Put your KPIs where you can see them
Virginia Beach, VA-based Hermes Abrasives , a global manufacturer of industrial coated abrasive products, has always had a strong culture and excellent efficiency numbers but the need to improve its throughput-to-capacity ratio drove it to seek out tools to improve %%MDASSML%% without making capital purchases, and working within the space constraints of its current facility.
Hermes developed its own metric-based measurement system, but found that the system was complex and difficult to use because it required machine-specific data. This made it a challenge to expand its use across the enterprise. After researching many options, Hermes chose Overall Equipment Effectiveness (OEE) because it reduces potentially complex production information into three simple factors: availability (downtime loss), performance (speed loss) and quality (quality loss).
OEE was also chosen because it is a widely accepted measurement tool that can easily be deployed across all assets in a plant or enterprise. “OEE is easier and cleaner, and the elements just made sense,” said Gordon Jackson, production manager at Hermes Abrasives. “OEE is very much on the forefront of our operation.”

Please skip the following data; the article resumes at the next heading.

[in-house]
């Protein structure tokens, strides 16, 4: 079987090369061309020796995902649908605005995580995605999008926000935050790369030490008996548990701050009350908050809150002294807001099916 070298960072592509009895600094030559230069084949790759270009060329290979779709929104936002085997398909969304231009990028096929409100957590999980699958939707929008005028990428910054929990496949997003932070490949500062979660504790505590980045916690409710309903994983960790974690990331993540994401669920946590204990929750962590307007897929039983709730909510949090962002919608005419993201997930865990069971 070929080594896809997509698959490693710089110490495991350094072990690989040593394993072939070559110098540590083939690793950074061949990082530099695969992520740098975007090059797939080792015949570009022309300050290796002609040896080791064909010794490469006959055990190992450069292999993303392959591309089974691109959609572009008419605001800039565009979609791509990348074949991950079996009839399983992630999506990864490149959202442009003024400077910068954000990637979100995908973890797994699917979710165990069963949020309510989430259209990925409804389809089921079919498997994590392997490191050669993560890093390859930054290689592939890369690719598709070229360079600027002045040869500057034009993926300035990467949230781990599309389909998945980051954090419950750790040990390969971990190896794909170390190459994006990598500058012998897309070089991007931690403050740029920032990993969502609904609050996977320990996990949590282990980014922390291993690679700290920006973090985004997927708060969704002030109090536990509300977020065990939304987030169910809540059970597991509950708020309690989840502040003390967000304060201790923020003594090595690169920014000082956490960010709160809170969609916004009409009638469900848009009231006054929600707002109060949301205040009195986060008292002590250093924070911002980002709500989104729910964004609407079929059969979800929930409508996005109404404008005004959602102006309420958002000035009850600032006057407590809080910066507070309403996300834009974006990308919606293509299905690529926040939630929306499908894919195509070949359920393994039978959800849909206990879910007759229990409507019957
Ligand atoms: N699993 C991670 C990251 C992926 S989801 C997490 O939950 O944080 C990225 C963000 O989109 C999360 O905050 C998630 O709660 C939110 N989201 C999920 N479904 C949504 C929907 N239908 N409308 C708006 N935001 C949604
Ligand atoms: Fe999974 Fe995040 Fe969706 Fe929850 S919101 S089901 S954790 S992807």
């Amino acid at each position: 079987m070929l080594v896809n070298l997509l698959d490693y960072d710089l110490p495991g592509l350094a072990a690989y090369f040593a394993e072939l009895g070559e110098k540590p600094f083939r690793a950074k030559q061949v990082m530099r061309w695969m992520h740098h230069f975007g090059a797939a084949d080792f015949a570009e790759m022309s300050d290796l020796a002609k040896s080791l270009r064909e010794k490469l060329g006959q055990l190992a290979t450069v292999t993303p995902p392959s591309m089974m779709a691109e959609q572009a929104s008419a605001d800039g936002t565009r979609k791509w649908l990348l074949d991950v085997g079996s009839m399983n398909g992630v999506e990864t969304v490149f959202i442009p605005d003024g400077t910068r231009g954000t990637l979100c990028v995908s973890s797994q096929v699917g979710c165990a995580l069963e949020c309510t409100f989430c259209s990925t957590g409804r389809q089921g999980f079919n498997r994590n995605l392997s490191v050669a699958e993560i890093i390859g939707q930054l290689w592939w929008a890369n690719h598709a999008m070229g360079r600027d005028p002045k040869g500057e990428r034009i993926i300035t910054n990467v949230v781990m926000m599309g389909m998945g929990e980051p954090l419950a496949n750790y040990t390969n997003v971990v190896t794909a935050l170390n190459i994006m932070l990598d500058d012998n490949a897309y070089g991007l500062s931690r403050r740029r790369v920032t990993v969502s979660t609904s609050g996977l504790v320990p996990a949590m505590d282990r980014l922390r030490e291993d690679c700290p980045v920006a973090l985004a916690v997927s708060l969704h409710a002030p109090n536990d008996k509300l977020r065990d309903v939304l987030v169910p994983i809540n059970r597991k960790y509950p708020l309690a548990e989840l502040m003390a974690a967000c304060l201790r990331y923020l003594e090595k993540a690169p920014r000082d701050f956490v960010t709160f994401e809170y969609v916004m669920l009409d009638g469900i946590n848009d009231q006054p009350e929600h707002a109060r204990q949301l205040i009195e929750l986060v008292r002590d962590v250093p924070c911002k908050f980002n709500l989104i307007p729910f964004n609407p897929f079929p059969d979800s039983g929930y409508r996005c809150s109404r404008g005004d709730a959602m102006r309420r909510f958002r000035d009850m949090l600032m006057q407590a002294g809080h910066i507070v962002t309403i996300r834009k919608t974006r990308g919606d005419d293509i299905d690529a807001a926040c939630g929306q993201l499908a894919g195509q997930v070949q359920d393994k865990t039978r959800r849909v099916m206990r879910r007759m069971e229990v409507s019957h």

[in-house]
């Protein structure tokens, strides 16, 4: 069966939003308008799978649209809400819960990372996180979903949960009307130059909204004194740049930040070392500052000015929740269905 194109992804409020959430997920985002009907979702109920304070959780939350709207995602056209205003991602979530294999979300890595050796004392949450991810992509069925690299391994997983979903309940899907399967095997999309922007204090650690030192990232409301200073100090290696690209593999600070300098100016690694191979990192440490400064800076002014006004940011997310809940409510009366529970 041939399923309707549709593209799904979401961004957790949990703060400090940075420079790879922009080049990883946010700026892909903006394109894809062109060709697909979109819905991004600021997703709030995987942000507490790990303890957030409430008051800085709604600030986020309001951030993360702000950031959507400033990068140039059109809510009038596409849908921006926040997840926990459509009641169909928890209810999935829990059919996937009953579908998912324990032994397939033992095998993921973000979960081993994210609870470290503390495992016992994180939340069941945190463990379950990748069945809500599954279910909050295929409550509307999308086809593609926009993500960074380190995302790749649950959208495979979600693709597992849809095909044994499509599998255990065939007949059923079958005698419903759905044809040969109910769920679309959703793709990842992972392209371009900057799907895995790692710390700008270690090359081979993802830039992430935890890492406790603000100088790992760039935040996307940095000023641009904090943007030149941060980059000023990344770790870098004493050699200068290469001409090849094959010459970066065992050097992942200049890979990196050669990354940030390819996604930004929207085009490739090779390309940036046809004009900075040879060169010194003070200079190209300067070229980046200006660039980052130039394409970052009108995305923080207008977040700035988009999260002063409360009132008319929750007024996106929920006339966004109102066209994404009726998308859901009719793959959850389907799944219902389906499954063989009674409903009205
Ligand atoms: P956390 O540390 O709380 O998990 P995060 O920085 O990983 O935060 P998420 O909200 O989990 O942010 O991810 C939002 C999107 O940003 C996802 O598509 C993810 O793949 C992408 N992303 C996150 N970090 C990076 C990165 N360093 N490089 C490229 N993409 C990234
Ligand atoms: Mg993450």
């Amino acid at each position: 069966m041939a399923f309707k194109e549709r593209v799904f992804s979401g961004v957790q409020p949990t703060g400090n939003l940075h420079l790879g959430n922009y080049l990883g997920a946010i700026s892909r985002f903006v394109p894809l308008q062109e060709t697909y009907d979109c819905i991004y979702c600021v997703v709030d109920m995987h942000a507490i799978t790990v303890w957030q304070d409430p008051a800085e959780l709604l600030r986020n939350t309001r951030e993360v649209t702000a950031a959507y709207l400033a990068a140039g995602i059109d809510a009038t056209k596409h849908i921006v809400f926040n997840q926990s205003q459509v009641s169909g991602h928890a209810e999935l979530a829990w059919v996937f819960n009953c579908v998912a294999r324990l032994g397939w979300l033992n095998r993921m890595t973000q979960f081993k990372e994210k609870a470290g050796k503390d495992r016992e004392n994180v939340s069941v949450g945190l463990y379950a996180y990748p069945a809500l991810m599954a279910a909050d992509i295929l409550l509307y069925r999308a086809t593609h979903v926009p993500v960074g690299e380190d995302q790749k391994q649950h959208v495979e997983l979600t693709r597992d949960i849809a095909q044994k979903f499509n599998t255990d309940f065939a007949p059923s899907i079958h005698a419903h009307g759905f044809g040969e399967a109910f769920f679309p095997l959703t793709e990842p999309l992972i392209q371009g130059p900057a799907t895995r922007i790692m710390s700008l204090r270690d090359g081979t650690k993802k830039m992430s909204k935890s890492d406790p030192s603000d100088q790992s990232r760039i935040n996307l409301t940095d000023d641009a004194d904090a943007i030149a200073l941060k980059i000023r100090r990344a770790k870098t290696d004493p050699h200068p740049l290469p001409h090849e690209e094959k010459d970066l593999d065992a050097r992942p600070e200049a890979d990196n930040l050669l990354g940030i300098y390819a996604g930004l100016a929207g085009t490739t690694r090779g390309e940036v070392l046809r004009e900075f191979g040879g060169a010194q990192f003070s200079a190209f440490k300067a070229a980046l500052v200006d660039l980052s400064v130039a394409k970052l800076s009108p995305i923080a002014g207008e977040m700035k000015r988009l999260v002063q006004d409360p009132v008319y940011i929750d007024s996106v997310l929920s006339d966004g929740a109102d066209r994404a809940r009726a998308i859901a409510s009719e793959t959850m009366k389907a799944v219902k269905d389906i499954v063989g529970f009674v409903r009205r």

Hermes launched its OEE program by providing training and support materials to managers and plant-floor personnel. The management team also established an OEE benchmark for each line and agreed upon a realistic set of goals for improving its processes.
It was important to fully understand how OEE works so that the company’s efforts were focused on addressing the right problems. “The aim is for them to take ownership, suggest improvements and manage those improvements,” said John Tilbrook, group vice president of Operations.
Hermes worked hard to achieve a level of asset/process comparability across its 13 manufacturing facilities worldwide. Hermes’ U.S. plant became a benchmark. Its goal: help its 13 plants across the world to identify corporate “best practices.” For example, the company has what Jackson calls “mini-kaizen events” for each line. “We attack how we can improve performance or availability,” said Jackson. “We break down all the issues that affect those metrics, and then we work to resolve them.”
Initially, Hermes collected performance data manually and entered the information into a spreadsheet at the end of the shift. It quickly became apparent that manual data collection is time-consuming and can sometimes yield inaccurate results. Furthermore, because manually collected data is subject to human error, what is reported is often discounted or even disregarded by management and cannot be used for detailed root-cause analysis.
One of the biggest weaknesses in manual data collection is that critical OEE data such as reduced speed operation and small stops are almost always overlooked. And, because information is collated at the end of the shift, there is a delay in reporting metrics back to the plant floor, making it impossible to respond swiftly to events that can sap productivity.